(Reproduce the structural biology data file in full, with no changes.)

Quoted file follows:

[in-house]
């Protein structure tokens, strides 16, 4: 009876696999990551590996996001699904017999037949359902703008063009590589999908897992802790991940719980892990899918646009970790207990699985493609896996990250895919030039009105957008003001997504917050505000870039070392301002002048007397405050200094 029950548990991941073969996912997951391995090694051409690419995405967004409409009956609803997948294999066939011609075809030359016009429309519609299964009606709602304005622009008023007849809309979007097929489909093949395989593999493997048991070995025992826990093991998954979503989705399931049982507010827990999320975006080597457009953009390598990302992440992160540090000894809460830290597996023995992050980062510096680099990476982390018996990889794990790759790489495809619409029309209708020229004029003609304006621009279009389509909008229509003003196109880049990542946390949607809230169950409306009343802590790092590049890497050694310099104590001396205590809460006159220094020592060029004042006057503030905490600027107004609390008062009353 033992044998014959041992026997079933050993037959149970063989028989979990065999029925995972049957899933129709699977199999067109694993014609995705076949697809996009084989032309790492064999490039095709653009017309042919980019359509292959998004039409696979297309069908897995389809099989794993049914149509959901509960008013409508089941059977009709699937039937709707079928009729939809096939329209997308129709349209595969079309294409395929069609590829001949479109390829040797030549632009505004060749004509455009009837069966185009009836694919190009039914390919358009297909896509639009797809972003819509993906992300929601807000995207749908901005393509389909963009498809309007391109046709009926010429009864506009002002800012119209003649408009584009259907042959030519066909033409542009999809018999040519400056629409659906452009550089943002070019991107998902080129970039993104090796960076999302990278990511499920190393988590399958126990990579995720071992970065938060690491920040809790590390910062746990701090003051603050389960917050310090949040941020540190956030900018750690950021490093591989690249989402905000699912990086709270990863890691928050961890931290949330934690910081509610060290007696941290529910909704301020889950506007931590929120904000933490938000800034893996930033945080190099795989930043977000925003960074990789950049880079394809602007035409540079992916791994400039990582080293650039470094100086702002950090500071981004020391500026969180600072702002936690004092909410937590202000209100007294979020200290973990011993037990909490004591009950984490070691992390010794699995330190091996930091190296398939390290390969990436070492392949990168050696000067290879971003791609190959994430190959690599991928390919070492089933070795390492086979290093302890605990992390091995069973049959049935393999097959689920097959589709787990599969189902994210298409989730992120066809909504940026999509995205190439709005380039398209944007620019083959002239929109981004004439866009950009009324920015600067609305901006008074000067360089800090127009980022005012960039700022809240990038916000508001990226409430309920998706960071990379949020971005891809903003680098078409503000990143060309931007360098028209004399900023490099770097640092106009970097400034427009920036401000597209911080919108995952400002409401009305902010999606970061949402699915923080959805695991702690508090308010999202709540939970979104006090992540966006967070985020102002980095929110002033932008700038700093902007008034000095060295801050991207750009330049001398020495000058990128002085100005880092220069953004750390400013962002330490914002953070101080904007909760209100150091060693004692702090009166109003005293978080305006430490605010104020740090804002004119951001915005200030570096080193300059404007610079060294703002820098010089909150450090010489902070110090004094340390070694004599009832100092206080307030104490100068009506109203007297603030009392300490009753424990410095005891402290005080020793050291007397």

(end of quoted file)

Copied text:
[in-house]
């Protein structure tokens, strides 16, 4: 009876696999990551590996996001699904017999037949359902703008063009590589999908897992802790991940719980892990899918646009970790207990699985493609896996990250895919030039009105957008003001997504917050505000870039070392301002002048007397405050200094 029950548990991941073969996912997951391995090694051409690419995405967004409409009956609803997948294999066939011609075809030359016009429309519609299964009606709602304005622009008023007849809309979007097929489909093949395989593999493997048991070995025992826990093991998954979503989705399931049982507010827990999320975006080597457009953009390598990302992440992160540090000894809460830290597996023995992050980062510096680099990476982390018996990889794990790759790489495809619409029309209708020229004029003609304006621009279009389509909008229509003003196109880049990542946390949607809230169950409306009343802590790092590049890497050694310099104590001396205590809460006159220094020592060029004042006057503030905490600027107004609390008062009353 033992044998014959041992026997079933050993037959149970063989028989979990065999029925995972049957899933129709699977199999067109694993014609995705076949697809996009084989032309790492064999490039095709653009017309042919980019359509292959998004039409696979297309069908897995389809099989794993049914149509959901509960008013409508089941059977009709699937039937709707079928009729939809096939329209997308129709349209595969079309294409395929069609590829001949479109390829040797030549632009505004060749004509455009009837069966185009009836694919190009039914390919358009297909896509639009797809972003819509993906992300929601807000995207749908901005393509389909963009498809309007391109046709009926010429009864506009002002800012119209003649408009584009259907042959030519066909033409542009999809018999040519400056629409659906452009550089943002070019991107998902080129970039993104090796960076999302990278990511499920190393988590399958126990990579995720071992970065938060690491920040809790590390910062746990701090003051603050389960917050310090949040941020540190956030900018750690950021490093591989690249989402905000699912990086709270990863890691928050961890931290949330934690910081509610060290007696941290529910909704301020889950506007931590929120904000933490938000800034893996930033945080190099795989930043977000925003960074990789950049880079394809602007035409540079992916791994400039990582080293650039470094100086702002950090500071981004020391500026969180600072702002936690004092909410937590202000209100007294979020200290973990011993037990909490004591009950984490070691992390010794699995330190091996930091190296398939390290390969990436070492392949990168050696000067290879971003791609190959994430190959690599991928390919070492089933070795390492086979290093302890605990992390091995069973049959049935393999097959689920097959589709787990599969189902994210298409989730992120066809909504940026999509995205190439709005380039398209944007620019083959002239929109981004004439866009950009009324920015600067609305901006008074000067360089800090127009980022005012960039700022809240990038916000508001990226409430309920998706960071990379949020971005891809903003680098078409503000990143060309931007360098028209004399900023490099770097640092106009970097400034427009920036401000597209911080919108995952400002409401009305902010999606970061949402699915923080959805695991702690508090308010999202709540939970979104006090992540966006967070985020102002980095929110002033932008700038700093902007008034000095060295801050991207750009330049001398020495000058990128002085100005880092220069953004750390400013962002330490914002953070101080904007909760209100150091060693004692702090009166109003005293978080305006430490605010104020740090804002004119951001915005200030570096080193300059404007610079060294703002820098010089909150450090010489902070110090004094340390070694004599009832100092206080307030104490100068009506109203007297603030009392300490009753424990410095005891402290005080020793050291007397």